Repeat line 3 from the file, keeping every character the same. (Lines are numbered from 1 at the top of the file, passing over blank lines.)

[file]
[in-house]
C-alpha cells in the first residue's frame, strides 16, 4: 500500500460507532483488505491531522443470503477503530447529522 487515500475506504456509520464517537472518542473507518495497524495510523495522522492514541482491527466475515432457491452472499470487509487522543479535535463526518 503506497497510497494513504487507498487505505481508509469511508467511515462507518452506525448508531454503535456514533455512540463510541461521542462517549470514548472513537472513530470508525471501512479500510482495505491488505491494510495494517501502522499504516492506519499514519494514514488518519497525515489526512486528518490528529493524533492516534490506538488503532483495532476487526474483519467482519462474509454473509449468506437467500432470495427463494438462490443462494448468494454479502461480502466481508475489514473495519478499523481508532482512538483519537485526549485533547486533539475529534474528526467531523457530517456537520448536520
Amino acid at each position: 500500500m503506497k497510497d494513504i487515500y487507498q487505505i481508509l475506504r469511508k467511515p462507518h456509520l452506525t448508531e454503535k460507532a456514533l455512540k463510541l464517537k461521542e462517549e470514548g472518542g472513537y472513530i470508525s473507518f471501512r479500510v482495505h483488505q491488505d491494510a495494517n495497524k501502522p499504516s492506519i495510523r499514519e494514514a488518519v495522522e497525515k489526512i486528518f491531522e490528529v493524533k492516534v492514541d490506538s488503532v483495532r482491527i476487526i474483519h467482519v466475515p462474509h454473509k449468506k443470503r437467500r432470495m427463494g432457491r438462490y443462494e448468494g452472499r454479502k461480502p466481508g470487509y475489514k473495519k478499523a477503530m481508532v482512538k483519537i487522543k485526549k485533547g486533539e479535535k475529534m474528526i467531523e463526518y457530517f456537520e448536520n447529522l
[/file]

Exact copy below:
Amino acid at each position: 500500500m503506497k497510497d494513504i487515500y487507498q487505505i481508509l475506504r469511508k467511515p462507518h456509520l452506525t448508531e454503535k460507532a456514533l455512540k463510541l464517537k461521542e462517549e470514548g472518542g472513537y472513530i470508525s473507518f471501512r479500510v482495505h483488505q491488505d491494510a495494517n495497524k501502522p499504516s492506519i495510523r499514519e494514514a488518519v495522522e497525515k489526512i486528518f491531522e490528529v493524533k492516534v492514541d490506538s488503532v483495532r482491527i476487526i474483519h467482519v466475515p462474509h454473509k449468506k443470503r437467500r432470495m427463494g432457491r438462490y443462494e448468494g452472499r454479502k461480502p466481508g470487509y475489514k473495519k478499523a477503530m481508532v482512538k483519537i487522543k485526549k485533547g486533539e479535535k475529534m474528526i467531523e463526518y457530517f456537520e448536520n447529522l